Reference: FSRCD 557
These performances by the Dave Brubeck quartet recorded in 1958 during the opening night of Newports Jazz Festival, are an impressive tribute to Dukes music, and among the very best of the Brubeck quartet offerings. His undeniably individualistic piano is strong, assertive and imaginative, while Paul Desmond is eloquence personified, his playing full of the subtlety and taste for which he was rightly celebrated, everywhere lyrical, beautifully conceived, liquid in tone, and utterly relaxed in execution. Joe Morellos impeccable taste and invention in support and as a soloist underlines how valuable he was to the Brubeck quartet. And, with Joe Benjamin, he is part of a thoroughly relaxed rhythm section.
In addition to these Newport sides, we can hear, for the first time on CD, Pilgrims Progress, a fine tune recorded live in Stratford, Ontario, in 1956. Though Pauls opening notes evoke memories of Without a Song, the basis of this long improvisation is actually a 9 minute 16 seconds long blues in the minor mode dedicated to PLAYBOYS favorite Playmate, Janet Pilgrim.
01. Things Aint What They Used To Be
02. Jump For Joy
04. The Duke
05. Liberian Suite Dance No.3
07. C Jam Blues
08. Pilgrims Progress (*) Bonus Track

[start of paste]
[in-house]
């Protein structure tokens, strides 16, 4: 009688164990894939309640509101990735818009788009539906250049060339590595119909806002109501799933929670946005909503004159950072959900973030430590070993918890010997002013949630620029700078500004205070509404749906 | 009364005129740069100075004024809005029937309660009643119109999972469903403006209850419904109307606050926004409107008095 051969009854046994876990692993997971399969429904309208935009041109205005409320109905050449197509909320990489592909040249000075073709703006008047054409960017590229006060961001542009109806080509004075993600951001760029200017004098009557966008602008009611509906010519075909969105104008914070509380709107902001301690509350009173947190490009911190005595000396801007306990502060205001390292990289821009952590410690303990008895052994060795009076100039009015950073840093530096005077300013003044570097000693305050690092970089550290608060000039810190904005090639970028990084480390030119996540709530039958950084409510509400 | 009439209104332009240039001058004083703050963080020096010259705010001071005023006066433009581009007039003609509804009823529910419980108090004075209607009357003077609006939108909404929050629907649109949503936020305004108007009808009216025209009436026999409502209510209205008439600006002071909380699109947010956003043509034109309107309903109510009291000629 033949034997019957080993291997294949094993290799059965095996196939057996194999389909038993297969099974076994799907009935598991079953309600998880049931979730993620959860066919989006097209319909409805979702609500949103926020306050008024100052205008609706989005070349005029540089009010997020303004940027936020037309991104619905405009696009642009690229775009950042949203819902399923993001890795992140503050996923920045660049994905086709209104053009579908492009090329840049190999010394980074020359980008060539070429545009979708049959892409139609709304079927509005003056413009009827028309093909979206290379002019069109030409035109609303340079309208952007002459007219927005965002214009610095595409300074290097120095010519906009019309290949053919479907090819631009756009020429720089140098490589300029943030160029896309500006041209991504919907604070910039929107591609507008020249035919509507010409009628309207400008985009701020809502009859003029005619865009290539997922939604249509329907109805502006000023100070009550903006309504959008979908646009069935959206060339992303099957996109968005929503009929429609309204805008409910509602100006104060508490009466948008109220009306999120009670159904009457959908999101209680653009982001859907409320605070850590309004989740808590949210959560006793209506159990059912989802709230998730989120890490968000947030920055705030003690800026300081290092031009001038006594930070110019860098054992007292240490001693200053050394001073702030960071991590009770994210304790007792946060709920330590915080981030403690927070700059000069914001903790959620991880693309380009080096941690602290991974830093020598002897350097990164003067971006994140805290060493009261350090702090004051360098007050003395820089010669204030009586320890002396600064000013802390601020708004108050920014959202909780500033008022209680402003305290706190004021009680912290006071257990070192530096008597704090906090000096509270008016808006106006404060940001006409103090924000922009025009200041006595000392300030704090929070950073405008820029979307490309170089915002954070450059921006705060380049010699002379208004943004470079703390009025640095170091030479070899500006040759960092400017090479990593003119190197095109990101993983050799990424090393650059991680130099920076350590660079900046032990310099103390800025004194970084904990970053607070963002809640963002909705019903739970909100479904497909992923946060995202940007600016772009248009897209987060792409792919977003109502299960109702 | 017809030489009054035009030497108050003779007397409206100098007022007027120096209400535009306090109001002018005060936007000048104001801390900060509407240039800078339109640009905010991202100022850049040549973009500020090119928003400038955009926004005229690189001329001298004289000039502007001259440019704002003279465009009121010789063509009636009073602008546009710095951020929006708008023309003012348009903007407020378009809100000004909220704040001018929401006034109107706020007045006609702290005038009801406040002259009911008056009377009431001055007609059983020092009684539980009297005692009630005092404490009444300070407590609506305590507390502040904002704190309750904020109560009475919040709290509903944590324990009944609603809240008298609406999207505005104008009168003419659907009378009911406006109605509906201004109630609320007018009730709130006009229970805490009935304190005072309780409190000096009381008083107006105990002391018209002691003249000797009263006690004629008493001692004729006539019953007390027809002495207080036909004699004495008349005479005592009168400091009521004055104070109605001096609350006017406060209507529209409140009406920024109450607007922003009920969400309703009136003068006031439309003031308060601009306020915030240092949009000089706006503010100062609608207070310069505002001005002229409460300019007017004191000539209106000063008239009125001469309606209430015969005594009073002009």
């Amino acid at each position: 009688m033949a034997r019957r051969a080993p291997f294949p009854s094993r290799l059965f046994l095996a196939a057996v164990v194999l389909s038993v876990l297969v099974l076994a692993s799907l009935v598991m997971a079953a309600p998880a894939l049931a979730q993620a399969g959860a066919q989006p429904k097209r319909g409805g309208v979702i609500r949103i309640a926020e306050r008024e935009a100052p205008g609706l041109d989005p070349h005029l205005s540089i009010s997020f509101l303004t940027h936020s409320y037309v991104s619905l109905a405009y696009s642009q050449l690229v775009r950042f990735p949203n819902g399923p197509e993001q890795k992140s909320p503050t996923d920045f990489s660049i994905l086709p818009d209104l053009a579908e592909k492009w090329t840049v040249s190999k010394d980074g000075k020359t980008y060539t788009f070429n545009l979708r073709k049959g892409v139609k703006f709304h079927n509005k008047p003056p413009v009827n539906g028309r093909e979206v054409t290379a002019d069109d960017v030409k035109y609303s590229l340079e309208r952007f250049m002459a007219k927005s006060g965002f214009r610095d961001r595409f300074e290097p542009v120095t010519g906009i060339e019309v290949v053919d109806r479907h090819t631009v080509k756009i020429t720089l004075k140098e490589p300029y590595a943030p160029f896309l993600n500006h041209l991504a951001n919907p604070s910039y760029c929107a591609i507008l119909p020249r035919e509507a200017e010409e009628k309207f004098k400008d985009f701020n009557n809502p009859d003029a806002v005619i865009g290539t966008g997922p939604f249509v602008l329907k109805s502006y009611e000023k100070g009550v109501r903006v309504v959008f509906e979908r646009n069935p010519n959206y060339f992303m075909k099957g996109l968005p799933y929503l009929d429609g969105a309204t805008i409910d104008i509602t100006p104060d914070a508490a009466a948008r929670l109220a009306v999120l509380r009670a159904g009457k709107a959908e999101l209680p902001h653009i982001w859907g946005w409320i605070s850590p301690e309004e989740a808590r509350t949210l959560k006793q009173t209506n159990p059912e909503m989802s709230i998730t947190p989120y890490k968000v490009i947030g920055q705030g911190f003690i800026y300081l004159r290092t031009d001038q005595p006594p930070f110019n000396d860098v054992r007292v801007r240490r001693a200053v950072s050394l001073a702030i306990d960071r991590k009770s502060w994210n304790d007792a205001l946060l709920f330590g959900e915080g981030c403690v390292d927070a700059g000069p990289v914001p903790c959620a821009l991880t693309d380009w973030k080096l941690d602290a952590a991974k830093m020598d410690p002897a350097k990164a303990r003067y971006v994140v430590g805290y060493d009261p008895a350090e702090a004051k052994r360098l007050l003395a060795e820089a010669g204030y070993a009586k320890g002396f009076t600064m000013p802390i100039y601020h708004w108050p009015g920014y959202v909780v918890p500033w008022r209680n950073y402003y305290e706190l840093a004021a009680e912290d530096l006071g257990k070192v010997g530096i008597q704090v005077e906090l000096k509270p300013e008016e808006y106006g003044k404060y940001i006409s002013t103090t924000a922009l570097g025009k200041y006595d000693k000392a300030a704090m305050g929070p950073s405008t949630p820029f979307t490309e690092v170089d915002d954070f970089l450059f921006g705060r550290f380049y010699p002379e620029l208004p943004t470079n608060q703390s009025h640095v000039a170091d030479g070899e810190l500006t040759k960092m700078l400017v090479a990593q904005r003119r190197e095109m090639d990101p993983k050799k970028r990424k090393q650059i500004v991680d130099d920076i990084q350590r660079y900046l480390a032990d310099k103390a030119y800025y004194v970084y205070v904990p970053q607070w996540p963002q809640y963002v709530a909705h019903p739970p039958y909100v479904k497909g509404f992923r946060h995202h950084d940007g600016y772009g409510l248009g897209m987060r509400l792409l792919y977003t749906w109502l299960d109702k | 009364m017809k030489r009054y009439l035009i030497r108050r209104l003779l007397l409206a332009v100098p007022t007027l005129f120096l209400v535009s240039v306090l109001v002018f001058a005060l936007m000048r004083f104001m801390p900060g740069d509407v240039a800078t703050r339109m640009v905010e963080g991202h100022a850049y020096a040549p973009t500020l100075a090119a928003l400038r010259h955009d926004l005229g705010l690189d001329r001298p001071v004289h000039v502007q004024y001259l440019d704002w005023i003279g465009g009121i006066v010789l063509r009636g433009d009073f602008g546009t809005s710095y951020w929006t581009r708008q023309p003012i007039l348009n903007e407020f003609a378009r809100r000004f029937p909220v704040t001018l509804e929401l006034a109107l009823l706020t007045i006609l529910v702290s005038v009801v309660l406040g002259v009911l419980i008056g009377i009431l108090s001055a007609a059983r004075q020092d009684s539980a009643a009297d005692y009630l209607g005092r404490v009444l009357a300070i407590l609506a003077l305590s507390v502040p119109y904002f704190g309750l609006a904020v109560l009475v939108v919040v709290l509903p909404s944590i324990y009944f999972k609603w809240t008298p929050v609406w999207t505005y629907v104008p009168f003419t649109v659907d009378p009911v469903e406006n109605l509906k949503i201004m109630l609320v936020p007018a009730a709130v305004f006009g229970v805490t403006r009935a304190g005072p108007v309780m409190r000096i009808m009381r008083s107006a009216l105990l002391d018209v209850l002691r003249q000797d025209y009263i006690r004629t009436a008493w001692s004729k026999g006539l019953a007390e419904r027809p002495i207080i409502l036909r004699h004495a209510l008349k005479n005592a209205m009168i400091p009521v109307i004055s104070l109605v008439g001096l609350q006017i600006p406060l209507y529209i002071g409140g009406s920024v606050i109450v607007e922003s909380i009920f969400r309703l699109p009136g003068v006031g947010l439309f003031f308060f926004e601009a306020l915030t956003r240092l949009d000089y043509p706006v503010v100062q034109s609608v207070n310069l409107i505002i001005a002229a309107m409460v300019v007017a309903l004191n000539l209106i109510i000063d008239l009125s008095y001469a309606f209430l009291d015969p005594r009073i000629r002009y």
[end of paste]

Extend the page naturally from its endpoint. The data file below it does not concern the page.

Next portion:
Tracks #1-7 originally issued as Columbia CS-8082.
Paul Desmond (as), Dave Brubeck (p), Joe Benjamin (b on #1-7), Norman Bates (b on #8), Joe Morello (d on #1-7), Joe Dodge (d on #8).
"This 1958 set by the Dave Brubeck Quartet comes from the Newport Jazz Festival on a day which served as a tribute to Duke Ellington, with each band playing a set primarily drawn from Ellington's vast repertoire. Alto saxophonist Paul Desmond and drummer Joe Morello are in top form, as is bassist Joe Benjamin (who first worked with Ellington in 1951 and was his regular bassist from 1970 to 1974) who substitutes for Eugene Wright. The inspired choice of "Jump for Joy" makes for some of the most magical moments, while "Perdido" provides an extended workout for Desmond and Brubeck. "Liberian Suite Dance No. 3" is oddly described in the liner notes as coming from Black, Brown and Beige though it is actually one movement of Ellington's Liberian Suite, which was premiered in late 1947 and quickly dropped from his repertoire. Brubeck's "The Duke," an elegant tribute to Ellington that showcases Desmond's lyrical alto and the exciting finale of "C Jam Blues" (the latter spotlighting Morello are also highlights. "Take the 'A' Train", omitted from the album credits, is heard as a one chorus tag at the conclusion. It is a bit odd that several tracks were re-recorded several weeks later without explanation in the notes, evidently due to the audio problems which plagued Ellington's own set from that evening at Newport, though the applause is dubbed in at the conclusion of these selections. Long out of print, this somewhat rare LP has only been reissued on CD in Japan."
Ken Dryden -All Music Guide